I don’t necessarily agree that actors alter their performance based on what movie they’re acting in. A fair example for why an actors demeanor or body language might be changing from performance to performance could be the quality of production. Many actors perform much better with a lower budget film, using minimal lighting and a smaller crew. Where that same actor who preformed well on a low budget film may have their demeanor changed by the large staff and multitude of lights on a larger budget film.

4

   christina421

March 15, 2010 @ 8:06 pm

Skeleton Key is another Kate Hudson film that we don’t see Hudson as the “bubbly” character you discussed before. I believe many factors go into an actor’s performance. It’s up to the actor/actress to make us believe in their performance. I guess in a way if they do their job well, then we’ll assume they are the character outside of the movie world. John Wayne was a huge symbol of masculinity, a man’s man, chivalrous, and an upright individual – when in fact in real life he was abusive and racist. However, he was a star and was able to embrace each role that was given to him. I am not a fan, to be quite frank. Westerns aren’t my cup of tea.

5

   justina87

March 16, 2010 @ 5:43 pm

I definitely agree with you on how the actors play a major role within the process of a film and if they aren’t believable the audience’s entire perception of the film can be manipulated. If a character’s emotions are a bit off, especially during a close-up shot the entire scene can ultimately give off a different vibe towards the audience. Some actors are consistent within all of their films as they establish our prejudged expectations to a theme that we are already familiar with. Keanu Reeves is a good example of this theory, he is definitely an action actor and we automatically associate him with the Matrix but within his 2006 role for The Lake House which was definitely a romantic movie I feel that he wasn’t quite as good as I thought he would be and another actor could have done a much better job with that film, but that’s just my opinion.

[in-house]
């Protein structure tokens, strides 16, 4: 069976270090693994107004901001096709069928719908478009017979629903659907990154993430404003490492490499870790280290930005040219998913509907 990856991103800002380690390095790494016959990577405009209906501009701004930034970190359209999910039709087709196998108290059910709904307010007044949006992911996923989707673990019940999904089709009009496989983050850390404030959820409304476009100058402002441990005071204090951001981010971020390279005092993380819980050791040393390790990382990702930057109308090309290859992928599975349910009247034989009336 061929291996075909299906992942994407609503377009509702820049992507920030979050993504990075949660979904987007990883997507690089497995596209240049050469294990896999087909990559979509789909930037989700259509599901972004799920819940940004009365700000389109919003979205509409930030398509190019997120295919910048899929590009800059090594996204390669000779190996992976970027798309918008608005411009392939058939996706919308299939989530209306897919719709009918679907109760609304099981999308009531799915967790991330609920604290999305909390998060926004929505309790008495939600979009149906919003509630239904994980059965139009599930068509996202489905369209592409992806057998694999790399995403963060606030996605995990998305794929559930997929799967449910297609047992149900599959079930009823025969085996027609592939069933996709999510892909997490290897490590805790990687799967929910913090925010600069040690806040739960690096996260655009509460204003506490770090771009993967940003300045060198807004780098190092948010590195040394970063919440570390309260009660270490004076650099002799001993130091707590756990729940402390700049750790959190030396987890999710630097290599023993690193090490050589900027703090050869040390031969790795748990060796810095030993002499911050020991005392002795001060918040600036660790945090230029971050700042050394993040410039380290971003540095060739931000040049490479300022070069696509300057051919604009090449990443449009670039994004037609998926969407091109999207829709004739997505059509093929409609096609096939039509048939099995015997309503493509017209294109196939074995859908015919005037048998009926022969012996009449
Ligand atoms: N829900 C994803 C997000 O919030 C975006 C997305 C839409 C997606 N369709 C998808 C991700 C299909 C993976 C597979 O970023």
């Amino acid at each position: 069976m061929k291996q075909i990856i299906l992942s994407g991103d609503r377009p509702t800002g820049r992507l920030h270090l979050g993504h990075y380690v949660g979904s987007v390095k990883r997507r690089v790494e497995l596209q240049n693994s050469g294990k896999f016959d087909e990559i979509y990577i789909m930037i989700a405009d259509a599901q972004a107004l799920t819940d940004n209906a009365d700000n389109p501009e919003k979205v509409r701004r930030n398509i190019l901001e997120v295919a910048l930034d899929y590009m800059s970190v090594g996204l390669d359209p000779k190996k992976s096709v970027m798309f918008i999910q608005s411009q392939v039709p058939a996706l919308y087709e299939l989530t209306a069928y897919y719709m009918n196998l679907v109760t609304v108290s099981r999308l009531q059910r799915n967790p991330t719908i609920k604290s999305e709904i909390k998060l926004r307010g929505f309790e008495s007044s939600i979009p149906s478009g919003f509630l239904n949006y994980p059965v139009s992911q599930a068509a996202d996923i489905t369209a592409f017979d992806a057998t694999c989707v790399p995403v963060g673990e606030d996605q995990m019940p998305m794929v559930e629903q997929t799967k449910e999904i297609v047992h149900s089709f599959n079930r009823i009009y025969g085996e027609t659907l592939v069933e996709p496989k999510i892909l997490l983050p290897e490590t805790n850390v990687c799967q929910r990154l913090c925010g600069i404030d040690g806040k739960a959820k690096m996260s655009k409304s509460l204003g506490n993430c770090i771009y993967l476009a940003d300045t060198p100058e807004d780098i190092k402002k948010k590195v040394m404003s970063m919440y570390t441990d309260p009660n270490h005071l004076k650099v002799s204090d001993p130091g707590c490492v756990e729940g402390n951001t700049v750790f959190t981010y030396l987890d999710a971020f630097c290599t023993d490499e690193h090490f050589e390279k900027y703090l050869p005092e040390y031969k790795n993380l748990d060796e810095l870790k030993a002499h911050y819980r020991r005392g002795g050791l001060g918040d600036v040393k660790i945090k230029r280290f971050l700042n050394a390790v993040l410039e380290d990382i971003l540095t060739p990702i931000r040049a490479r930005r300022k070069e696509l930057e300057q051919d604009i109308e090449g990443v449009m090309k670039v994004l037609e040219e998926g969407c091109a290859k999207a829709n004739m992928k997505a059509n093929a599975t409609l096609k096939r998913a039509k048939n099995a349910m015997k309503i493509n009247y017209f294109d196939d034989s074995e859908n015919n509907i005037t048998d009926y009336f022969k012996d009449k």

6

   btrachtenberg100

March 16, 2010 @ 11:16 pm

An actor doesnt always have to be believable. It depends on the role and the intentionality of the director. In “Lost Highway” the actors perfomances are very hollow and unbelieveable, but this disconnection is an essential element to understanding the film. Stanley Kubrick is known for directing stars to be very cold and unemotional. This is not to disparrage the actors ability. Different films call for different performances, and sometimes the material on the whole is supposed to transcend the performances purposefully. But i do agree that an actor like John Wayne had a penchant for being typecasted, but this was just his niche in film history.

7

   Stephanie

March 20, 2010 @ 1:08 am

Ronnie- I have to disagree with you. I think any talented actor does change their performance from role to role regardless of the quality of the production. That’s the mark of a truly good actor. I think the quality of the production should have no bearing on the abilities of the actor.